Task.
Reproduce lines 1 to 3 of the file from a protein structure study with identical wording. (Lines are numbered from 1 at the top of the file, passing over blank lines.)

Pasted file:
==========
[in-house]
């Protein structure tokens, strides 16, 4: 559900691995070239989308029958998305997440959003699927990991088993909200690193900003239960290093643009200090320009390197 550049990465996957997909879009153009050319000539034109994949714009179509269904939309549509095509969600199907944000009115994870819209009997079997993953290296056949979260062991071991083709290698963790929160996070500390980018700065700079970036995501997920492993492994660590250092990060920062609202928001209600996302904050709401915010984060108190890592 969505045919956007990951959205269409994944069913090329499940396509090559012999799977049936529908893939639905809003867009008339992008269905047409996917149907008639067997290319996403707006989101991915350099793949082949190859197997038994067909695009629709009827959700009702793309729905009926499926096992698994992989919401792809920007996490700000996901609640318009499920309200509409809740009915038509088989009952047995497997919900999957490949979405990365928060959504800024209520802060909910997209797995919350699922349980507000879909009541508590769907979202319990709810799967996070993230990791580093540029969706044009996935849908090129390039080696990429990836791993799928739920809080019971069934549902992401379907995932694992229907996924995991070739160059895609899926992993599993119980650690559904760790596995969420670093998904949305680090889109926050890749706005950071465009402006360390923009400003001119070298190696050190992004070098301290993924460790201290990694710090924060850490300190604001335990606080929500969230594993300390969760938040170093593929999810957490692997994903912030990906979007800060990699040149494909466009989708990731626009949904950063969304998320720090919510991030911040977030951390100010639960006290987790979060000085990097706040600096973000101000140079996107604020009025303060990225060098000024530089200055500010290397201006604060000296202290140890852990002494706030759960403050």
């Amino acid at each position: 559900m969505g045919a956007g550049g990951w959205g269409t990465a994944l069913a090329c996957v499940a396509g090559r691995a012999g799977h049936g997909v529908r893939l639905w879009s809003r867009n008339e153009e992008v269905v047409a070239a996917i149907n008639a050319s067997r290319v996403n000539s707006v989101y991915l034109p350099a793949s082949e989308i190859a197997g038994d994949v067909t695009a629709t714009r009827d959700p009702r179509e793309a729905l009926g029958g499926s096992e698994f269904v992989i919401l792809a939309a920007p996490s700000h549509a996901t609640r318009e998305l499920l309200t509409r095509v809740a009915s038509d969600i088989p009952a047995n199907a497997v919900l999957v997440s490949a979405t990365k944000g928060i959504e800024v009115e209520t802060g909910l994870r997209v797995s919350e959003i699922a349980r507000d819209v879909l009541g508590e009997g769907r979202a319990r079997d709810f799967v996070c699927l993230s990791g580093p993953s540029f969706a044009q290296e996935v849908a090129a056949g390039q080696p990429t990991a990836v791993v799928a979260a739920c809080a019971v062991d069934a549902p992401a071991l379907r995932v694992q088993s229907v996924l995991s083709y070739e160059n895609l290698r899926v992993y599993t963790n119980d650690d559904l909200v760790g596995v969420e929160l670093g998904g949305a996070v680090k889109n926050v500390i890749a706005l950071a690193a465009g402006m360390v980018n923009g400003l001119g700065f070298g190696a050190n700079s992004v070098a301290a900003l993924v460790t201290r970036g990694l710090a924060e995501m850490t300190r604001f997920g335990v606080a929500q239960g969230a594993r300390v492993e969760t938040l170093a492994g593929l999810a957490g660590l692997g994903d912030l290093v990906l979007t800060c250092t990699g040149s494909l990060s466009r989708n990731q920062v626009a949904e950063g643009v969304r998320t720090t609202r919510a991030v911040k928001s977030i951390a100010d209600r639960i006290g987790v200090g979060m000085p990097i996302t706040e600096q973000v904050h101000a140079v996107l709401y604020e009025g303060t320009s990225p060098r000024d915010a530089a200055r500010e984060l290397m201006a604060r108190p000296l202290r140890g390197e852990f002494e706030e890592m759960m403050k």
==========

[in-house]
């Protein structure tokens, strides 16, 4: 559900691995070239989308029958998305997440959003699927990991088993909200690193900003239960290093643009200090320009390197 550049990465996957997909879009153009050319000539034109994949714009179509269904939309549509095509969600199907944000009115994870819209009997079997993953290296056949979260062991071991083709290698963790929160996070500390980018700065700079970036995501997920492993492994660590250092990060920062609202928001209600996302904050709401915010984060108190890592 969505045919956007990951959205269409994944069913090329499940396509090559012999799977049936529908893939639905809003867009008339992008269905047409996917149907008639067997290319996403707006989101991915350099793949082949190859197997038994067909695009629709009827959700009702793309729905009926499926096992698994992989919401792809920007996490700000996901609640318009499920309200509409809740009915038509088989009952047995497997919900999957490949979405990365928060959504800024209520802060909910997209797995919350699922349980507000879909009541508590769907979202319990709810799967996070993230990791580093540029969706044009996935849908090129390039080696990429990836791993799928739920809080019971069934549902992401379907995932694992229907996924995991070739160059895609899926992993599993119980650690559904760790596995969420670093998904949305680090889109926050890749706005950071465009402006360390923009400003001119070298190696050190992004070098301290993924460790201290990694710090924060850490300190604001335990606080929500969230594993300390969760938040170093593929999810957490692997994903912030990906979007800060990699040149494909466009989708990731626009949904950063969304998320720090919510991030911040977030951390100010639960006290987790979060000085990097706040600096973000101000140079996107604020009025303060990225060098000024530089200055500010290397201006604060000296202290140890852990002494706030759960403050």
């Amino acid at each position: 559900m969505g045919a956007g550049g990951w959205g269409t990465a994944l069913a090329c996957v499940a396509g090559r691995a012999g799977h049936g997909v529908r893939l639905w879009s809003r867009n008339e153009e992008v269905v047409a070239a996917i149907n008639a050319s067997r290319v996403n000539s707006v989101y991915l034109p350099a793949s082949e989308i190859a197997g038994d994949v067909t695009a629709t714009r009827d959700p009702r179509e793309a729905l009926g029958g499926s096992e698994f269904v992989i919401l792809a939309a920007p996490s700000h549509a996901t609640r318009e998305l499920l309200t509409r095509v809740a009915s038509d969600i088989p009952a047995n199907a497997v919900l999957v997440s490949a979405t990365k944000g928060i959504e800024v009115e209520t802060g909910l994870r997209v797995s919350e959003i699922a349980r507000d819209v879909l009541g508590e009997g769907r979202a319990r079997d709810f799967v996070c699927l993230s990791g580093p993953s540029f969706a044009q290296e996935v849908a090129a056949g390039q080696p990429t990991a990836v791993v799928a979260a739920c809080a019971v062991d069934a549902p992401a071991l379907r995932v694992q088993s229907v996924l995991s083709y070739e160059n895609l290698r899926v992993y599993t963790n119980d650690d559904l909200v760790g596995v969420e929160l670093g998904g949305a996070v680090k889109n926050v500390i890749a706005l950071a690193a465009g402006m360390v980018n923009g400003l001119g700065f070298g190696a050190n700079s992004v070098a301290a900003l993924v460790t201290r970036g990694l710090a924060e995501m850490t300190r604001f997920g335990v606080a929500q239960g969230a594993r300390v492993e969760t938040l170093a492994g593929l999810a957490g660590l692997g994903d912030l290093v990906l979007t800060c250092t990699g040149s494909l990060s466009r989708n990731q920062v626009a949904e950063g643009v969304r998320t720090t609202r919510a991030v911040k928001s977030i951390a100010d209600r639960i006290g987790v200090g979060m000085p990097i996302t706040e600096q973000v904050h101000a140079v996107l709401y604020e009025g303060t320009s990225p060098r000024d915010a530089a200055r500010e984060l290397m201006a604060r108190p000296l202290r140890g390197e852990f002494e706030e890592m759960m403050k």